The Regional Animal Protection Society recognizes that animals make our lives, families, neighbourhoods and communities safer, healthier and happier.
We also recognize that caring for animals means caring for their guardians, too. People with companion animals often need support in delivering the best loving care possible for their pets. In 2018, RAPS opened the RAPS Animal Hospital, a not-for-profit, community-owned veterinary facility. The hospital’s bottom line is not profit — it is saving and improving the lives of as many animals as possible.
This hospital, which eliminates the profit motive from veterinary care, is foundational to our belief that caring for animals demands that we also care for the people who care for them. As a result of this new facility, we have been able to exponentially increase the amount of veterinary care we provide to the community.
The programs listed below are specifically for general community benefit and are not direct subsidies to any individuals. If you are looking for information on RAPS Animal Hospital subsidies, discounts and interest-free payment plans, please visit www.rapsanimalhospital.com
Spay and Neuter Programs
We deliver spay and neuter programs to animals in the community, including feral and stray animals who have been trapped by our organization or partner agencies. Worth thousands of dollars each year in community assistance, these programs not only provide affordable and humane treatment for the animals being spayed and neutered, they also reduce the environmental impacts of cat, dog and rabbit overpopulation.
Strengthening other Rescues
We have been able to bring animals from rescue agencies throughout the province to our facilities to provide veterinary care of the highest quality, while also fostering, sheltering and homing animals from rescue situations.
Support for Vulnerable Households
We deliver services to people who are in transitional housing, including those who have been at risk of homelessness or who are experiencing domestic violence.
The vast majority of emergency shelters in Canada do not accept pets. We provide compassionate boarding for companion animals of people who are in such housing situations.
Those facilities that do accept pets have requirements for up-to-date vaccinations and other veterinary health standards that people with low or no incomes are unable to afford. In these instances, we have been able to ensure that companion animals meet the health requirements of the facilities (such as vaccinations and up-to-date records) so that these individuals are able to remain united with their companion animals, who are often their most significant social relationship.
Surge in Surrenders
The COVID pandemic brought significant challenges to every person and every organization in the world. As we emerge from the depths of this unprecedented time, indications are that many of the pets who were adopted while families were confined to their homes during the pandemic are being, or will be, surrendered because they no longer suit the usual lifestyles to which we are returning.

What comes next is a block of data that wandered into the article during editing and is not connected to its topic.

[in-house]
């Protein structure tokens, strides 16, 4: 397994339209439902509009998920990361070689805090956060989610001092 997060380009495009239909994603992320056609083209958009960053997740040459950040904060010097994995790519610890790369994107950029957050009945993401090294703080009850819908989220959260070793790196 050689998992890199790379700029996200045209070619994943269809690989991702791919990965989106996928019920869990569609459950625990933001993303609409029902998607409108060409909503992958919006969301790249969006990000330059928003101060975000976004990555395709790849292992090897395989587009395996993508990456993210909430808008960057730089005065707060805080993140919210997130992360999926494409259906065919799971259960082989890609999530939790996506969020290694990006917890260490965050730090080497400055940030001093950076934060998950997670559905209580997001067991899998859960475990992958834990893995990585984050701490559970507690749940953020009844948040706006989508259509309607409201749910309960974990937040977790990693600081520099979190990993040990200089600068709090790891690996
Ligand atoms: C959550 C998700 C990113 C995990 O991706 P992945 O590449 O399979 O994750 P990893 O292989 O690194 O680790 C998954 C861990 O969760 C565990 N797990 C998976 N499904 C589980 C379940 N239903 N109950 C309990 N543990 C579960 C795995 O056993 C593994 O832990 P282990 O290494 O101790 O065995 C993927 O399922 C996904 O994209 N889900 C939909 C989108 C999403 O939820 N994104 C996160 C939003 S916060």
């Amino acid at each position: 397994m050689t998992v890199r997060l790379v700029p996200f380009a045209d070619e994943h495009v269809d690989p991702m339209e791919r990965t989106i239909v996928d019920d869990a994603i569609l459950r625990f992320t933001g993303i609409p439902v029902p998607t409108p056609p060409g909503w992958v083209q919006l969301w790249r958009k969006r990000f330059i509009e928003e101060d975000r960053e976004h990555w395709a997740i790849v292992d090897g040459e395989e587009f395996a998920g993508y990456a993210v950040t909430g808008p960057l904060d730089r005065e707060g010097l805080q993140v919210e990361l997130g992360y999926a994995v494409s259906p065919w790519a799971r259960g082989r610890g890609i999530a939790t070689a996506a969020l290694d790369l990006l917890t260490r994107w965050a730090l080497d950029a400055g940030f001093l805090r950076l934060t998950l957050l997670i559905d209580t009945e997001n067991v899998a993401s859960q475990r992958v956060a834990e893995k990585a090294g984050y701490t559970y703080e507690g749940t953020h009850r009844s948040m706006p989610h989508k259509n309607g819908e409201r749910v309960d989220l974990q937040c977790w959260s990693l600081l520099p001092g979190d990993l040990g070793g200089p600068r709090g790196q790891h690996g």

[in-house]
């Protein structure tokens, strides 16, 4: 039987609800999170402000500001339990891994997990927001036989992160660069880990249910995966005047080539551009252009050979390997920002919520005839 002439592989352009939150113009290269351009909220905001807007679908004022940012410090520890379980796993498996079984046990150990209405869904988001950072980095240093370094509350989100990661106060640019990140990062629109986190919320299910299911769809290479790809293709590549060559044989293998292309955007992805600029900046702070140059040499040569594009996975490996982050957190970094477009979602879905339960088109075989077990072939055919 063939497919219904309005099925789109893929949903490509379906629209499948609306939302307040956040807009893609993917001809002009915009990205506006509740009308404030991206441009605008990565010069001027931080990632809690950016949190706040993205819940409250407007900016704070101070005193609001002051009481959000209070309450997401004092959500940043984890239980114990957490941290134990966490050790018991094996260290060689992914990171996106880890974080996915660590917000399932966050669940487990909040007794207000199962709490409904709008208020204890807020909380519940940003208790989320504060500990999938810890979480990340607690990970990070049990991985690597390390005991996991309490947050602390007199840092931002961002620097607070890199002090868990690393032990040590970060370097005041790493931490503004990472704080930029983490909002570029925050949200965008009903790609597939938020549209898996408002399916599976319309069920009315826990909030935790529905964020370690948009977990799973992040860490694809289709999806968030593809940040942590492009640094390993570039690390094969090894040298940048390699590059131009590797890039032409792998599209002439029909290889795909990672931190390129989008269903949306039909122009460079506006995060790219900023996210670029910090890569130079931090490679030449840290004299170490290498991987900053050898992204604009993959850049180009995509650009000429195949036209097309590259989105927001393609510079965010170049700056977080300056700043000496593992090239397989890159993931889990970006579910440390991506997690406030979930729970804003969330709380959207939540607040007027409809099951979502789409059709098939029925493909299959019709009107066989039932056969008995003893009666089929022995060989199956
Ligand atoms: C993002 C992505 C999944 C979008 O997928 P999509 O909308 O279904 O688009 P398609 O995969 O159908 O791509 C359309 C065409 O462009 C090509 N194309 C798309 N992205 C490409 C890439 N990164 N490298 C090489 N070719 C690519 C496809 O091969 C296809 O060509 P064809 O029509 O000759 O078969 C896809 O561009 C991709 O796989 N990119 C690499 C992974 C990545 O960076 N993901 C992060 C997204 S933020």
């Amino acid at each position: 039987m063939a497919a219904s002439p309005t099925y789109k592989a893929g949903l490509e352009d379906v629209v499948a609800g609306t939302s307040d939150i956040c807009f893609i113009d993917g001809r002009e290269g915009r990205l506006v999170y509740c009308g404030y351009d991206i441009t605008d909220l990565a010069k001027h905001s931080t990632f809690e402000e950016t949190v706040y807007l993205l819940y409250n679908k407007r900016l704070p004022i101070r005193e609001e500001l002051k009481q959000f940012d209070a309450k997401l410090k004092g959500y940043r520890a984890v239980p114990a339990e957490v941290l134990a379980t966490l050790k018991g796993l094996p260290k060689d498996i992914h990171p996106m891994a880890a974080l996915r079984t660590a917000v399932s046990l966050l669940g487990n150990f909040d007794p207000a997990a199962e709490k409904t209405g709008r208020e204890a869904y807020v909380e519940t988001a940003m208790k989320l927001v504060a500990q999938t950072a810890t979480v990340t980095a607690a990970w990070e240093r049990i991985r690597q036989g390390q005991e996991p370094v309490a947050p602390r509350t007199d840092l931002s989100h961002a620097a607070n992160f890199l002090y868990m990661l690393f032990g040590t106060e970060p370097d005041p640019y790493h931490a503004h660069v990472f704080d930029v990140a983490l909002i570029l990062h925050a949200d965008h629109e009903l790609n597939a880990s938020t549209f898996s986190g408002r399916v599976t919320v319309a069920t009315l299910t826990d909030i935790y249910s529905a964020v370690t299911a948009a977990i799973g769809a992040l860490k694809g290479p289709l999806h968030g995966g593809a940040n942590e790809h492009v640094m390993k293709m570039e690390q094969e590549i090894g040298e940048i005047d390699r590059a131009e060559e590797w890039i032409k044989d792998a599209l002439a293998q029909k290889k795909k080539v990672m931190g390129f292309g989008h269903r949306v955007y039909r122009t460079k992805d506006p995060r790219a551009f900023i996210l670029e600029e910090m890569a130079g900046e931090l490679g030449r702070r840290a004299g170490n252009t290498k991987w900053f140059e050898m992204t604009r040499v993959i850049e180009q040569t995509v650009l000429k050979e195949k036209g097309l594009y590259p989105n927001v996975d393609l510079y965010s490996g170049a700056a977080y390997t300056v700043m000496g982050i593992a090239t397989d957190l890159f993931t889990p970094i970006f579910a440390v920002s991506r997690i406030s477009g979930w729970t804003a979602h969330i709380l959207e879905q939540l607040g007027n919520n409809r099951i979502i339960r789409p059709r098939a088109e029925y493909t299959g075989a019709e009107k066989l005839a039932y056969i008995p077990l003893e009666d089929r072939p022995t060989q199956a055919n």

We foresee severe strains on all animal-serving organizations as this unfortunate trend proceeds. With our not-for-profit hospital, combined with our RAPS Cat Sanctuary, RAPS Adoption Centre, our fostering network and our in-development RAPS Dog Sanctuary, we will be in a position to help animals in our immediate community and those who are in the care of other rescue organizations across British Columbia.
Pet Food Bank
While the creation of the RAPS Animal Hospital was a turning point in our organization’s history, it represents a continuation of a commitment to animals … and their people. Our long-standing Pet Food Bank is a no-questions-asked source for healthy, nutritious pet food so that no household ever has to make a choice between feeding themselves or feeding their pets.
Broad Community Benefits
- Enhanced inter-species understanding and relationships
- Recreation, rehabilitation and socialization for people of all ages and abilities
- Meaningful volunteer experiences
- Environmental and economic benefits from recycling economy
These are examples of the programs we deliver that provide direct community assistance to animals and people. However, everything we do is about building community and recognizing the symbiotic and magnificent relationship between species.
While the RAPS Cat Sanctuary exists as a loving, forever home for cats who would have faced euthanasia in other jurisdictions — a “Kitty Club Med” — it plays another role, too. Visiting the cat sanctuary is a family tradition for hundreds of Metro Vancouver households. For those whose housing situation, allergies or other issues do not permit them to have companion animals at home, this weekly visit is an opportunity to bond and benefit from interaction with the hundreds of cats in our care.
The sanctuary is also a destination for individuals and groups with special needs, providing a meaningful, enjoyable and enriching opportunity for young people, seniors and those of all ages to interact with animals. This can be a simple socialization visit or part of a larger rehabilitation regime. Regardless, the cat sanctuary is a destination for people of every demographic and difference.
Likewise, the hundreds of volunteers who allow the Regional Animal Protection Society to deliver individualized care to the hundreds of animals in our facilities benefit as much as the animals they care for. For so many of our devoted volunteers, from teenagers to seniors, the time spent doing the glamorous work of feeding the animals, cleaning their shelters or scooping litter boxes is a time of meaning and joy.